Nick Patience was the keynote speaker opening the 2014 Analyst Relations Forum: a part of the small ex-Computerwire team that founded AR in a small NYC office in the 1990s, Nick wrote over 1,000 reports, and took almost 5,000 briefings and other sessions from vendors and IT solution providers. 451’s name came from Ray Bradbury’s dystopia in which the written word was too powerful to be allowed to survive. It aimed originally to provide senior executives in technology vendor firms with skeptical analysis of disruptive technologies, regardless of their current market impact. Out of the first 50 hires, almost none were former analysts (although one ex-Gartner analyst hit the ground running): the journalistic skills of the founders allowed them to ask difficult questions and to learn about the market.
Nick, who wrote 451’s infamous Analyst Manual, explained his key take-aways from the event. Some stories are too candid to share online, and he had some several examples of where firms pre-emptively attacked him, misled him, treated him like a salesperson and otherwise fouled up their chances with 451. Nick listed both some of the most common errors of spokespeople and AR professionals, and some hopefully rarer examples of AR on the edge: Pressuring analysts for leads, controlling the conversation, failing to be concise, not knowing the product or the product marketing folk, not coaching executives enough.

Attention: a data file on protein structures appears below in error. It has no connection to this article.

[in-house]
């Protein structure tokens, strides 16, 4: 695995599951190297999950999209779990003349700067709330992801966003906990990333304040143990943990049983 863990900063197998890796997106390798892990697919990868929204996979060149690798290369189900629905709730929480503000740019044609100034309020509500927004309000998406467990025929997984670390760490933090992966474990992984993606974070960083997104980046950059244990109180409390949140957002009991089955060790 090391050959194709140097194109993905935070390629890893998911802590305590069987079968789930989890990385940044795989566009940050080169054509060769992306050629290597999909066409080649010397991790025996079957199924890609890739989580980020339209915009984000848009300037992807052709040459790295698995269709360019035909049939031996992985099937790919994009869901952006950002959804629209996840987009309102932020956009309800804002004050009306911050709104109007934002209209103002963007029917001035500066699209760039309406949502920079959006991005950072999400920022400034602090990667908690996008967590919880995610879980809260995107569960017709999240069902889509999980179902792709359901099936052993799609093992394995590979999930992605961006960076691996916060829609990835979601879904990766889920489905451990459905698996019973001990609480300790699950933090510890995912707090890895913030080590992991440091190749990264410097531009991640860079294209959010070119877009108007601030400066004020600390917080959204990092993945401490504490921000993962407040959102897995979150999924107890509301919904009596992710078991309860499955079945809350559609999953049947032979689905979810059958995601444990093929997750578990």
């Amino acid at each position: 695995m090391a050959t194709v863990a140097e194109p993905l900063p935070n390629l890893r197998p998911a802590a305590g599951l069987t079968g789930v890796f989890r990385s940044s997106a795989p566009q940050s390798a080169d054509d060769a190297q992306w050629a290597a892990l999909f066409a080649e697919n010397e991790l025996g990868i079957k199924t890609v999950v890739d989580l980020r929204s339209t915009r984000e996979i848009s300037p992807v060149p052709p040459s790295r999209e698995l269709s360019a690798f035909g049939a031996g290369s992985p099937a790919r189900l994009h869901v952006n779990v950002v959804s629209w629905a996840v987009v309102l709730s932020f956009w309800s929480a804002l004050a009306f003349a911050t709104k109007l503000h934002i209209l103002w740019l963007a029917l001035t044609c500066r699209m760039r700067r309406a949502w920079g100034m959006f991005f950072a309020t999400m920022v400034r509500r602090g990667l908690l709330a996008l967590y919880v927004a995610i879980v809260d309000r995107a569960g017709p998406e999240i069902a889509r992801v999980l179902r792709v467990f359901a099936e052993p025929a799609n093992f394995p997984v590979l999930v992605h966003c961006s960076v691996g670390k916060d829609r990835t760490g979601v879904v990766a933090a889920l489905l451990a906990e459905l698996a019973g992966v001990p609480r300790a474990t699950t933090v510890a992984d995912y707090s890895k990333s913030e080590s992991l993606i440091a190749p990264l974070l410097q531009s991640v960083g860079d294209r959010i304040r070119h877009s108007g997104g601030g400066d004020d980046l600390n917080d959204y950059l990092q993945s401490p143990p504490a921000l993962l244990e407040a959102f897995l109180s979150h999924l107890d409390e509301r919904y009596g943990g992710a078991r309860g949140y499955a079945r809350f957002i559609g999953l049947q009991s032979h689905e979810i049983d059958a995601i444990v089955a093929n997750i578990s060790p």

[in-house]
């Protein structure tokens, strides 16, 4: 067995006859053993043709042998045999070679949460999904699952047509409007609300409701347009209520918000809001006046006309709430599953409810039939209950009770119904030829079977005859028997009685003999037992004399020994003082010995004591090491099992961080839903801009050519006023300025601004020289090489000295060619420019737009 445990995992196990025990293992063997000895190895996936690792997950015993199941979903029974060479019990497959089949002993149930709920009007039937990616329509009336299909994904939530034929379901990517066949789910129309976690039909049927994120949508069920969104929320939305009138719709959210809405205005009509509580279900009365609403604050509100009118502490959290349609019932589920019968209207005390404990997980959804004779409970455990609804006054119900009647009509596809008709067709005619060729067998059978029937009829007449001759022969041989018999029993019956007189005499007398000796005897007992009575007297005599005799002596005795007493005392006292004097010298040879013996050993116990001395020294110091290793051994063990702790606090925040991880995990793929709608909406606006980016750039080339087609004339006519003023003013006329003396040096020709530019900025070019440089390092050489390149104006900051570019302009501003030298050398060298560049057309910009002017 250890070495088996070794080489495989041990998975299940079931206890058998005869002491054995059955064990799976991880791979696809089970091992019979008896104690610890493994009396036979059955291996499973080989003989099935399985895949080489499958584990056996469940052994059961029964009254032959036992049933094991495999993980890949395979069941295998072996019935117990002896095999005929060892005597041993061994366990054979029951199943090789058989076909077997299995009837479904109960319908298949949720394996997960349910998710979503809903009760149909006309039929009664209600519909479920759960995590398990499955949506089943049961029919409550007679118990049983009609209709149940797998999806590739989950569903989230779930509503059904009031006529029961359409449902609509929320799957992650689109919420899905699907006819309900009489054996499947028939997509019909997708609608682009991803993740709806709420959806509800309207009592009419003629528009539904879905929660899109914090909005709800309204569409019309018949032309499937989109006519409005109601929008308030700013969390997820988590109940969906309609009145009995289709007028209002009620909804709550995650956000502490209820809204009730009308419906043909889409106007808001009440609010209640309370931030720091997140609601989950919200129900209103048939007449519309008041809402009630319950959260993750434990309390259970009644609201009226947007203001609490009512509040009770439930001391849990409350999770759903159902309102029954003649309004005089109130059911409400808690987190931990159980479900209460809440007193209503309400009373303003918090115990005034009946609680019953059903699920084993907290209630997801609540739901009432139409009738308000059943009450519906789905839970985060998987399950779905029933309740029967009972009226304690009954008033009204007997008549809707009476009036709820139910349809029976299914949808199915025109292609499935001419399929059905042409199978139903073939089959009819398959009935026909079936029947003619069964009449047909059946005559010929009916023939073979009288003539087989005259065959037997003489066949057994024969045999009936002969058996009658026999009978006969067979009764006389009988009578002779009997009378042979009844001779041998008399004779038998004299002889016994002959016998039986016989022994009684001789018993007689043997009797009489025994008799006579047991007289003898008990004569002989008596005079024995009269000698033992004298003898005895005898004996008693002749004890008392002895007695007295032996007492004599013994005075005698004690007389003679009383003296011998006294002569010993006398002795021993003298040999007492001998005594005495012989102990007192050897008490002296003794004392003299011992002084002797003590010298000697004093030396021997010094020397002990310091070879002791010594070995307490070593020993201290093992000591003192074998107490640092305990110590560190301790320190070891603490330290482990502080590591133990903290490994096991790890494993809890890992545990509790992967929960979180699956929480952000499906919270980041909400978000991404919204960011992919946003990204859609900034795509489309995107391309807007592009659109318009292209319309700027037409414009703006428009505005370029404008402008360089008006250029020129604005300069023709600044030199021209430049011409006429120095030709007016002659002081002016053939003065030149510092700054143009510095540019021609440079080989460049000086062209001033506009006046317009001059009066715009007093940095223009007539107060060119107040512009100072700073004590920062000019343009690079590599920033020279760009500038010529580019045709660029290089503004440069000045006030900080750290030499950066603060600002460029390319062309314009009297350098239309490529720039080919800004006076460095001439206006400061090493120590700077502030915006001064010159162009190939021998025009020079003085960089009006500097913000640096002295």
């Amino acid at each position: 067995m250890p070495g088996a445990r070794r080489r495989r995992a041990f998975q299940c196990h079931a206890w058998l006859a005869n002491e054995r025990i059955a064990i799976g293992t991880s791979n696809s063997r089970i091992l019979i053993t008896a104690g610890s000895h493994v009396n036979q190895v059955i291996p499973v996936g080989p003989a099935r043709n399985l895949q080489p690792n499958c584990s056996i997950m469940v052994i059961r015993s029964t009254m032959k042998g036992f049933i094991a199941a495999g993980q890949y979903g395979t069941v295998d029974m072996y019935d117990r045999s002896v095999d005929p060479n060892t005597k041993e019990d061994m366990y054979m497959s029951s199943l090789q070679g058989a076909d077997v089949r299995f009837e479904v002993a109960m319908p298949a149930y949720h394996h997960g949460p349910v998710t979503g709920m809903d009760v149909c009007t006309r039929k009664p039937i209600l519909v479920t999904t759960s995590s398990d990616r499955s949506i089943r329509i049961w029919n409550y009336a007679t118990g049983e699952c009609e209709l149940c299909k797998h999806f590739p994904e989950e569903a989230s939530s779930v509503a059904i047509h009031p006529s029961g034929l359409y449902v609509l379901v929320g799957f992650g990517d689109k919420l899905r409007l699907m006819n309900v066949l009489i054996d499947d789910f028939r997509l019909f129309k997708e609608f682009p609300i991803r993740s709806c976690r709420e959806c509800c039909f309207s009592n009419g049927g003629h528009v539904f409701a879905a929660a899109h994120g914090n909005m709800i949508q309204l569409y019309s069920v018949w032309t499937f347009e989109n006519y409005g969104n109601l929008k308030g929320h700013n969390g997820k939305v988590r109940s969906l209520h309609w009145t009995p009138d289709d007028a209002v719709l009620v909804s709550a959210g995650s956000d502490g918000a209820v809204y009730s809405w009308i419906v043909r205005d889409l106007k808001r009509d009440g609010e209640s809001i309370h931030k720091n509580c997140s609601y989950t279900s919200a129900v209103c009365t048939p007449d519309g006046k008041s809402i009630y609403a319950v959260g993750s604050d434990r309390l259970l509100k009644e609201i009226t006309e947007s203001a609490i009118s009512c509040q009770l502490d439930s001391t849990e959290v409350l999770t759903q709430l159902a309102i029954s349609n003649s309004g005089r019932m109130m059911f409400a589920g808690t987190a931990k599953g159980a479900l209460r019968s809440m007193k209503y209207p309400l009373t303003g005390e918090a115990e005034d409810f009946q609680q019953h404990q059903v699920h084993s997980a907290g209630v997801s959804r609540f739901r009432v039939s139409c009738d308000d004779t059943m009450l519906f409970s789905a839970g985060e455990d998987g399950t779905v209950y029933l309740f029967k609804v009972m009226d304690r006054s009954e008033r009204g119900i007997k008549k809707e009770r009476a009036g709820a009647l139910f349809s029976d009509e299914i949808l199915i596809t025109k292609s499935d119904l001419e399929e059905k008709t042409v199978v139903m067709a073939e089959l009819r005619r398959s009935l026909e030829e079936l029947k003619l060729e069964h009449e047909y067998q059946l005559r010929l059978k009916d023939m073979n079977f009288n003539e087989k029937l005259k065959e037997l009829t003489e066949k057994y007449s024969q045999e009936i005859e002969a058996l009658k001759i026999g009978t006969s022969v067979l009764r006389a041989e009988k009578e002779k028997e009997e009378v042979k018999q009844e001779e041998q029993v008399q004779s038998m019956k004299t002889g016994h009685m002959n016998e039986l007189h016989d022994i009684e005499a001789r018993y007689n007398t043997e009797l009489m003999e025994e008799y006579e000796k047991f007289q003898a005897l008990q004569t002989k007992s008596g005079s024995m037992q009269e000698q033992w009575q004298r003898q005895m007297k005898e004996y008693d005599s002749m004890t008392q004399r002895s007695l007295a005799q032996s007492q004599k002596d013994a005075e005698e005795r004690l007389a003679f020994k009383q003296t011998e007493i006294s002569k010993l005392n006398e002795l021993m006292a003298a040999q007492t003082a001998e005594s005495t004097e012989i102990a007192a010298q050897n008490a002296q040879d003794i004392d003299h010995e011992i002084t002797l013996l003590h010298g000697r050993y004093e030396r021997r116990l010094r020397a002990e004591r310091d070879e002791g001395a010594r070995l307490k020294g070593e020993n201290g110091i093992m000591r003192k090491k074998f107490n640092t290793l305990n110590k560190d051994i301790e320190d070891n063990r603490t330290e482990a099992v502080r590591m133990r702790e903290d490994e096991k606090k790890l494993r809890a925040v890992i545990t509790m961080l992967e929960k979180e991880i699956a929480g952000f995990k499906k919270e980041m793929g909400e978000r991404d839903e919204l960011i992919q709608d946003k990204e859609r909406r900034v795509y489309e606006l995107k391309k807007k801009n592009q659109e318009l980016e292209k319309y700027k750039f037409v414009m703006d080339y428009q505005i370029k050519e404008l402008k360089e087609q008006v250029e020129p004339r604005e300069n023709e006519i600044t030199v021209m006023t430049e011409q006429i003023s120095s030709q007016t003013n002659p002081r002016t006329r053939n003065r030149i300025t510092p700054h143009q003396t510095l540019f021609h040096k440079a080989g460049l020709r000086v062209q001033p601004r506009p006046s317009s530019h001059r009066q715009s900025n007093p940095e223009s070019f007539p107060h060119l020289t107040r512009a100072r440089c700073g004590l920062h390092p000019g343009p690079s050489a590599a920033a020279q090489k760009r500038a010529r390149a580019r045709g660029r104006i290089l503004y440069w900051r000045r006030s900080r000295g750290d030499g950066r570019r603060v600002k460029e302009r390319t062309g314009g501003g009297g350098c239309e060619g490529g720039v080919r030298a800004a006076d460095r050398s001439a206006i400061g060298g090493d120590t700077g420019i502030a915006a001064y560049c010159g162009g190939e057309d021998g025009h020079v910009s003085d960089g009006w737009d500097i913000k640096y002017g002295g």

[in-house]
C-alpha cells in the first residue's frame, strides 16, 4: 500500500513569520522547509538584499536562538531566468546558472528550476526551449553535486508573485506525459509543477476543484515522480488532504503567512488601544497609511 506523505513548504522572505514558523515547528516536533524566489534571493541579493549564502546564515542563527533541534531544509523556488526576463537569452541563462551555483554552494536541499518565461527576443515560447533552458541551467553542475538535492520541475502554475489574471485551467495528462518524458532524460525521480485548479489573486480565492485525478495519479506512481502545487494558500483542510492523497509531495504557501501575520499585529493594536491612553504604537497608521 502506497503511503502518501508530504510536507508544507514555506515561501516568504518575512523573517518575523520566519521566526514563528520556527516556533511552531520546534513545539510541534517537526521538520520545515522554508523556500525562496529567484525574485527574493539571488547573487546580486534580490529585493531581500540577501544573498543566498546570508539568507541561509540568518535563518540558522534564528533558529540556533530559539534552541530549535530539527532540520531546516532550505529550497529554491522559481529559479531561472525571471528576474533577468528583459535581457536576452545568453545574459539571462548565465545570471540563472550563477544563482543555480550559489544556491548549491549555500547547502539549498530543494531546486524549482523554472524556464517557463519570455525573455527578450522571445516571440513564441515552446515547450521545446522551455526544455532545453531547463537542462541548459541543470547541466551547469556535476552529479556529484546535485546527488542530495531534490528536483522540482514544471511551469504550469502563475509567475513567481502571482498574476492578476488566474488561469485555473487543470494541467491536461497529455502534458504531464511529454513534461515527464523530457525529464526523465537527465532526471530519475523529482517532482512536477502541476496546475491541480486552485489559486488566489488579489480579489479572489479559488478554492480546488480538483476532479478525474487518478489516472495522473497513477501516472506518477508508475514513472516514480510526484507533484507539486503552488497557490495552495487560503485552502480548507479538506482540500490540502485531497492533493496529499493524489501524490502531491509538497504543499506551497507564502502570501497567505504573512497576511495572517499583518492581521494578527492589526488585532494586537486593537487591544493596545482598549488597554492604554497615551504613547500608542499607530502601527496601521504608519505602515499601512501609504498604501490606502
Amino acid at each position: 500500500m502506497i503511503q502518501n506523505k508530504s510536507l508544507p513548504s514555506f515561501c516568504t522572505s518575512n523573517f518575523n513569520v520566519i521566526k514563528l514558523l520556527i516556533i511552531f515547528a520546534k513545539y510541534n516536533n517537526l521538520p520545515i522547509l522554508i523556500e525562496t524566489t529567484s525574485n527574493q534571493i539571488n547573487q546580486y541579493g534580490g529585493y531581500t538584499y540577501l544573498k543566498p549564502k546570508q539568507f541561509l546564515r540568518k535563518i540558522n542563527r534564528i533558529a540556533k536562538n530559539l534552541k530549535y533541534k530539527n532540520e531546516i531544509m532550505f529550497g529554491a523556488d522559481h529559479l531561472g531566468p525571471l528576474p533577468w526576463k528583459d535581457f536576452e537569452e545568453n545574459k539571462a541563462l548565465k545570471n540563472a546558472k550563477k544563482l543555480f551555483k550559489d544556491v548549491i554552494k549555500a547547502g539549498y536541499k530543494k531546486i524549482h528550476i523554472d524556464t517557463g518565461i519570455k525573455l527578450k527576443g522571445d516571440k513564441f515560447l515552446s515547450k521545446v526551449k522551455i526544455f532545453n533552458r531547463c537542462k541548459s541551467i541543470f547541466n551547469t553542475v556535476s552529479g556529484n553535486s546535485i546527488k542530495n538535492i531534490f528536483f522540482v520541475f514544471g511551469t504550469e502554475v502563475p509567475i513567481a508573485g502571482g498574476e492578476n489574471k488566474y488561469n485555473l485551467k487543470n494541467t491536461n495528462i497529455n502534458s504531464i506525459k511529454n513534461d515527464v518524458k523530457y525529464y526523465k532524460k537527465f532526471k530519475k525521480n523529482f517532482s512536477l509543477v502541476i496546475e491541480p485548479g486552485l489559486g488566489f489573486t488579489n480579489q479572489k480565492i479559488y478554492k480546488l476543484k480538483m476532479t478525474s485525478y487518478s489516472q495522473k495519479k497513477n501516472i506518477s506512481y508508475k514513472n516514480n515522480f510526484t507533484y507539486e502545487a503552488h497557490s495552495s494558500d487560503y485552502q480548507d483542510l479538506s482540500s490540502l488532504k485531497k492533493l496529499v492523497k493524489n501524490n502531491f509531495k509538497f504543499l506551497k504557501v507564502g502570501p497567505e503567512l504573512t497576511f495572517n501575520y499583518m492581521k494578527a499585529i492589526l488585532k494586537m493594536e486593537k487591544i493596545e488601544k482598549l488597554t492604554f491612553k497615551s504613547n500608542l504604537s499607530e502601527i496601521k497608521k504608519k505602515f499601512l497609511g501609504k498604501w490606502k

Nick also spoke a lot about the value of 451’s approach, where it hit limits (For example, picking up a question from Rachael Stormonth at NelsonHall, one of the forum’s sponsors, it took and handful of years for the firm to get to grips with services firms), and how it found sweet spots for winning non-IT customers, such as law firms, M&A experts and venture capitalists, where market leader Gartner’s insight was not highly valued.
Nick also emphasised the impact of multi-channel approaches: use face-to-face media (keep those events at five-star resorts coming, he advises) and social media to supplement the growing trend towards online briefings. He stresses that the most effective way to improve the business value of AR is to focus more on the R in AR. He likens analyst firms to what military doctrine calls force multipliers: they are resources that significantly increase the ability to meet targets.
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